Some Clinton allies in NH see the state as a lost cause

With Senator Bernie Sanders holding a 14-point lead in the New Hampshire primary polls – a lead that shows no sign of shrinking – several longtime Clinton political operatives and fundraisers in the state are telling her that it's time to "cut bait."

Clinton's strategy in New Hampshire is failing, and some of her closest advisers believe that it would be useless to pour additional resources into a lost cause.


Despite confidence emanating from the campaign’s paid leadership team that Clinton is well positioned with more than four months to go before the primary, this circle of informal advisers is whispering about more aggressively looking beyond New Hampshire after a summer that saw her polling advantage evaporate. These confidantes are not only granting the possibility that Sanders could win here: they see it as a near-certainty, and in some cases wonder about the usefulness of flooding the state with precious resources.

Instead, they’re arguing that Clinton’s campaign would be just fine focusing on the states that follow in early 2016.

“I look at New Hampshire and I say, ‘um, yeah, whatever.’ I like the people in Iowa. I like the people in New Hampshire. But you know what? They are distinctly different than most places in the country are. They are very white, they are very parochial. And they are not emblematic of the country,” explained one Washington-based Clinton friend who remains in touch with the candidate, adding that she would be comfortable relying on the campaign’s organization in the 48 other states.

"It’s about preserving the antique nomination process. I don’t know if I care so much. I’d like to win. But I don’t think it’s crucial, nor do I think it’s necessary, to win either of those two states."

The widening rift between Clinton’s team and the pocket of informal but influential advisers and old friends is quiet, but real. And it’s exactly this kind of off-strategy, off-message suggestion that drives the official Brooklyn-based campaign mad.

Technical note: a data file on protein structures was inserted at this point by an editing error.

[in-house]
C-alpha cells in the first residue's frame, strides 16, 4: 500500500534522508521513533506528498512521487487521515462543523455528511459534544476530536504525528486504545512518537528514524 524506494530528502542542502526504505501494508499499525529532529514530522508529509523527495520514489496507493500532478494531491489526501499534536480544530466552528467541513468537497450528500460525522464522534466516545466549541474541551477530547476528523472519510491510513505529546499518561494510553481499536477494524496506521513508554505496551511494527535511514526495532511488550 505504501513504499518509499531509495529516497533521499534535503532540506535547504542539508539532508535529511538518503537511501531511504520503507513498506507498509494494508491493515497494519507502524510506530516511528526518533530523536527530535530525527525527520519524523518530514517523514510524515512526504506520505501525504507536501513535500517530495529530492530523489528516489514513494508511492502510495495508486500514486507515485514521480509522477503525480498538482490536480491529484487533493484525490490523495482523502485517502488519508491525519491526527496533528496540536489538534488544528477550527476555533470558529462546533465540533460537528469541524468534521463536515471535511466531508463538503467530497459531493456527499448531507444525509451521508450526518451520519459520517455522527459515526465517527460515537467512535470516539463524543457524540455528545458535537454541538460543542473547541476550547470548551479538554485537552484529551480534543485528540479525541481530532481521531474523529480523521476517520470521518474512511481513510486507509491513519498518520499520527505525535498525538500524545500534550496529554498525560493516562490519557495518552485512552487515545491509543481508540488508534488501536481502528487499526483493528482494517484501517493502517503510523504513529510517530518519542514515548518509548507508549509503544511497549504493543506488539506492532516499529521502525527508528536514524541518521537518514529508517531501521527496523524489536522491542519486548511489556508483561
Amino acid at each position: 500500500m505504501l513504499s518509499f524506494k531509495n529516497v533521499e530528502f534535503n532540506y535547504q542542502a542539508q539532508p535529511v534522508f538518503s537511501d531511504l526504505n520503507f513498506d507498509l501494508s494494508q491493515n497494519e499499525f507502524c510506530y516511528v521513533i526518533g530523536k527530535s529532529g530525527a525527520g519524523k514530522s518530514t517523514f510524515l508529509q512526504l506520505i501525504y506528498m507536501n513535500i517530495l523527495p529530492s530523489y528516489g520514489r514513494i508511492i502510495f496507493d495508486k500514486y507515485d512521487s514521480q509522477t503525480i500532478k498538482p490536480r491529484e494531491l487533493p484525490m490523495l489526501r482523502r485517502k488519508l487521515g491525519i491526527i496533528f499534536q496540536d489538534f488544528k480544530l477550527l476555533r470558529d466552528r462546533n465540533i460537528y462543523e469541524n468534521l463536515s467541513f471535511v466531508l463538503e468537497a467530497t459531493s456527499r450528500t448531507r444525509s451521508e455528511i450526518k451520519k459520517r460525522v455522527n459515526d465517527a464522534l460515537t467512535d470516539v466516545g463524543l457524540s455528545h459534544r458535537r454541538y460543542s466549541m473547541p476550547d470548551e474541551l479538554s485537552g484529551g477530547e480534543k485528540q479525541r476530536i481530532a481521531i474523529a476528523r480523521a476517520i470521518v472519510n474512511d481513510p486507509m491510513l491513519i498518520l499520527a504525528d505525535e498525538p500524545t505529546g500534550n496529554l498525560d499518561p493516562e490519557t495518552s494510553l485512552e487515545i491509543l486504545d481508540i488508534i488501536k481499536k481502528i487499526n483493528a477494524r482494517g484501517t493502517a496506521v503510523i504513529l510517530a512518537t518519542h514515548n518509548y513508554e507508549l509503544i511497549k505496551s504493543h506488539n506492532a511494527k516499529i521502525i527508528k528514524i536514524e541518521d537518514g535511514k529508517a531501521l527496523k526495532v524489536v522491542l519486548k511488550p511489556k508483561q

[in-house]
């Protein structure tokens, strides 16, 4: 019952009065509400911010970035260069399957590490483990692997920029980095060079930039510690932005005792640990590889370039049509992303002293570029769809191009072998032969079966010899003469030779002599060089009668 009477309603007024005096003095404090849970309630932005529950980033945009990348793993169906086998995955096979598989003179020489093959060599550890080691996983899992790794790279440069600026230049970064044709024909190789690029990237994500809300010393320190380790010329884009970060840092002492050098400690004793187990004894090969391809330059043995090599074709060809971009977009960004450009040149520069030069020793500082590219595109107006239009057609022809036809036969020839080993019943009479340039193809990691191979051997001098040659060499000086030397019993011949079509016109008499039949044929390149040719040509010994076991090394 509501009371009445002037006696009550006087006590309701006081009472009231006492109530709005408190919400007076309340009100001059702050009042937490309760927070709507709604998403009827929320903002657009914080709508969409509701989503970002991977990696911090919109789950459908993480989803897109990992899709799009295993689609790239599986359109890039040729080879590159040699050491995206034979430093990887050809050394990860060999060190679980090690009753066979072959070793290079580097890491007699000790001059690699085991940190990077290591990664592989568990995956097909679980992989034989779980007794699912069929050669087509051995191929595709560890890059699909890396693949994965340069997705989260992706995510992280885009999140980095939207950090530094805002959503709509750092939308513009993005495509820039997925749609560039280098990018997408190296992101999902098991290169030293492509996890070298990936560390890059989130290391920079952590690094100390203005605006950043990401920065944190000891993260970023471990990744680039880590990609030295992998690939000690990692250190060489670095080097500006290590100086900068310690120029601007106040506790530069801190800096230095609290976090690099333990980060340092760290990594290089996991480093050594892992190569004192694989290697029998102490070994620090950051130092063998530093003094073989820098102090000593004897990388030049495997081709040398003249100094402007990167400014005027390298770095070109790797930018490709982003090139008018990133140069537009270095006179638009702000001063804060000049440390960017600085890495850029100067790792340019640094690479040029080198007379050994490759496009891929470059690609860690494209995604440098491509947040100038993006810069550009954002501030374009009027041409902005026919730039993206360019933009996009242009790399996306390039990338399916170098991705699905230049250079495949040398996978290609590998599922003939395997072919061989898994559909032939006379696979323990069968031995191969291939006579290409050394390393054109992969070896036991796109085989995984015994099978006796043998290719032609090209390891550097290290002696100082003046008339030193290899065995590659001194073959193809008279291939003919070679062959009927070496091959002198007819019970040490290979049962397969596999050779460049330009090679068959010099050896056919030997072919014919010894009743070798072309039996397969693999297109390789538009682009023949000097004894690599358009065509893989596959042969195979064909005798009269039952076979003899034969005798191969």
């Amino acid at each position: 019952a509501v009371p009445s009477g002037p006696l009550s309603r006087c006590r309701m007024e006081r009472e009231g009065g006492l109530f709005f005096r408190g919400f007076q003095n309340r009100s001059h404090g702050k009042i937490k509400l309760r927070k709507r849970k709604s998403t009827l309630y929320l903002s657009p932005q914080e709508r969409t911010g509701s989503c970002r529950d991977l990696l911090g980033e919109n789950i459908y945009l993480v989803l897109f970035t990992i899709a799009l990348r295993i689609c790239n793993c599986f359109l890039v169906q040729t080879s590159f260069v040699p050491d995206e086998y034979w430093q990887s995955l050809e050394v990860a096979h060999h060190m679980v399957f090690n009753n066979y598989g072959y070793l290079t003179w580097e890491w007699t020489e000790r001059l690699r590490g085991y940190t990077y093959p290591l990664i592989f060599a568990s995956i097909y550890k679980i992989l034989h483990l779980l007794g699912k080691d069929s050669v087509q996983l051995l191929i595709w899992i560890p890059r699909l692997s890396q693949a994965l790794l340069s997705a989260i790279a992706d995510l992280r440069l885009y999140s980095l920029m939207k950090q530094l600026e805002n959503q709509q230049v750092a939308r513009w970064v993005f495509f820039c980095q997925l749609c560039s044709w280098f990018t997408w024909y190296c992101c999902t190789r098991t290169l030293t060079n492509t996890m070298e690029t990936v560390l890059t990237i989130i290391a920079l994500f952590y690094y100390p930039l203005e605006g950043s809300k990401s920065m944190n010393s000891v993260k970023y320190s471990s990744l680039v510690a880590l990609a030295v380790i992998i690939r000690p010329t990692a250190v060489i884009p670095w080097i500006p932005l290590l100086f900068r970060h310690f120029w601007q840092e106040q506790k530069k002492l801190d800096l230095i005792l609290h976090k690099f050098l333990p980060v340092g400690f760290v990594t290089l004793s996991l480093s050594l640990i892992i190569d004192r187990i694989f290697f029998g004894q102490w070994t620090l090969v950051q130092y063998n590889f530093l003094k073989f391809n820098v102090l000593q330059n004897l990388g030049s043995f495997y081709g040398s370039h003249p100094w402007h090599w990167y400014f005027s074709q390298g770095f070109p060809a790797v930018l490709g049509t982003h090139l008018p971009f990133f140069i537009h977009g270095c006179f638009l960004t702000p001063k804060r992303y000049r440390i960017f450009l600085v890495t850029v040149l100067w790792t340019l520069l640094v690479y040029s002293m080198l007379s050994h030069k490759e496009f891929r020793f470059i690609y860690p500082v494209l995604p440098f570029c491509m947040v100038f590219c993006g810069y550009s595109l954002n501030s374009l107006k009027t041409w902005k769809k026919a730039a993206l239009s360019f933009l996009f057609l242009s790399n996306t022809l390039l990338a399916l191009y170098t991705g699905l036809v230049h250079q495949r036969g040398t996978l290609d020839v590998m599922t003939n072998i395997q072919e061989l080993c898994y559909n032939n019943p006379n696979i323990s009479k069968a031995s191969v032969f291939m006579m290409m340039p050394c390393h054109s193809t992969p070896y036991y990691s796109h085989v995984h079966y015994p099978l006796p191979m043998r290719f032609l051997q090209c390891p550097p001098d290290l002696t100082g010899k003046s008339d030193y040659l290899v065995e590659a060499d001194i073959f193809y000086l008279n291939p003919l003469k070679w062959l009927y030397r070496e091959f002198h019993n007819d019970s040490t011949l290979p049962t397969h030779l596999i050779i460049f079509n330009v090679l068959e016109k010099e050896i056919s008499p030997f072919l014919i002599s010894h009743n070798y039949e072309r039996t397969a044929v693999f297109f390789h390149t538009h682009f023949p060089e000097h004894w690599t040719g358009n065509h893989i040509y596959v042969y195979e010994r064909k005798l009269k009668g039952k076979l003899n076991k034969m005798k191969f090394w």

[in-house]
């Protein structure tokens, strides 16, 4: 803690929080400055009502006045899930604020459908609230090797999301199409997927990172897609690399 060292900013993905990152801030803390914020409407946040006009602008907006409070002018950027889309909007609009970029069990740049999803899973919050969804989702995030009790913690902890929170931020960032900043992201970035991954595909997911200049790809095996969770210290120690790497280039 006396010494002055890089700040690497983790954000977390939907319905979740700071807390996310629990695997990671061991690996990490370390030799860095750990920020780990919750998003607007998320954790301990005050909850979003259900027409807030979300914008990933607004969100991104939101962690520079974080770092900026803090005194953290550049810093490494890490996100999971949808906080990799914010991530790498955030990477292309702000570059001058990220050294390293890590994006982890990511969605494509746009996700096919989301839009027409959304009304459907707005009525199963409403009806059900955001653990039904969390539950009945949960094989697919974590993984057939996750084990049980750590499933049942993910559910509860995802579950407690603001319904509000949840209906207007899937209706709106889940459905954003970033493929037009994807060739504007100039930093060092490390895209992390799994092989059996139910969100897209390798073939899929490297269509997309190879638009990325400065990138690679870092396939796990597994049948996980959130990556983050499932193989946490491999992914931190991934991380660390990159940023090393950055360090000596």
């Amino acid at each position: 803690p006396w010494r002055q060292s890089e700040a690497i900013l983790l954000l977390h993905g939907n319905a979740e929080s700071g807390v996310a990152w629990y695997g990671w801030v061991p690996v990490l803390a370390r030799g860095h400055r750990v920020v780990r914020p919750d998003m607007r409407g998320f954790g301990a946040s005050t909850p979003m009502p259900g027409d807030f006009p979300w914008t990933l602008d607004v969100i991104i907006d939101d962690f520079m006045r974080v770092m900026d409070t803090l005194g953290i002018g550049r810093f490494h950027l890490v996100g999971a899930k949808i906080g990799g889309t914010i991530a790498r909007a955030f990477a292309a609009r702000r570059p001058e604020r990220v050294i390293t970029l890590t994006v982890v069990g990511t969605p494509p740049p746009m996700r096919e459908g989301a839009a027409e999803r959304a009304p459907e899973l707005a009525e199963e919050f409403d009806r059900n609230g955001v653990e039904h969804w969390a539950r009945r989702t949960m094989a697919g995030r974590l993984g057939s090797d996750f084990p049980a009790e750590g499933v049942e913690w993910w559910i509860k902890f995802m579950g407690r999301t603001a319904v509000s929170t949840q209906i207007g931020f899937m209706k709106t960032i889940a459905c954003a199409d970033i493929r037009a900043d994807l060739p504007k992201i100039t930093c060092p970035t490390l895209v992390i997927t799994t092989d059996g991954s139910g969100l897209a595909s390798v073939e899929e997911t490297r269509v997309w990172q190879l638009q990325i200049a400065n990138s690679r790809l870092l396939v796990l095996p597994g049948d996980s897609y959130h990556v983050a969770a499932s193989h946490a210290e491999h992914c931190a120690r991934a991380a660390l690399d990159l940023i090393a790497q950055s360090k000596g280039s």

That’s because Clinton’s political team readily acknowledges her weakness in New Hampshire — she was down 14 points to Sanders by the end of September in the Huffington Post Pollster average. And the team is also well aware of the circumstances that the doubters see as evidence of a lost cause — Sanders’ next-door neighbor status, voters’ perceived inability to break into Clinton’s Secret-Service mandated bubble, and her own role as the establishment’s front-runner.

But to Clinton staffers in both Brooklyn and Manchester, the idea of shifting away from New Hampshire — the state that resuscitated Clinton’s 2008 campaign and her husband’s 1992 effort — is beyond ridiculous, and potentially campaign-killing. The state couldn’t be further from hopeless, they say.

So, who's right?  The Manchester faction has a good point, but the campaign can't afford to write off New Hampshire.  It would give Sanders a huge boost going into the South Carolina primary and heavily unionized Nevada caucuses in the following weeks.  Besides, if Clinton wants to play the long game, she has to fight for every delegate she can.  There's a difference between Sanders winning by 14 and Sanders winning by 7.  The same could be said in other states where the two candidates are competitive.  In the proportional representation game, coming close is as good as a win in some cases, depending on how the delegates are allocated.  For example, in states that apportion delagates based on their performance in congressional districts, Clinton could lose the popular vote but win most of the districts. 

Iowa and New Hampshire fanatically guard their positions as "first in the nation."  And there are enough traditionalists in both parties who agree with them that creating some other system would damage the national party.  Until then, candidates treat those two states lightly at their own peril.  The god of momentum speaks very loudly in those first, crucial contests, and the candidate with it on its side has a big advantage.

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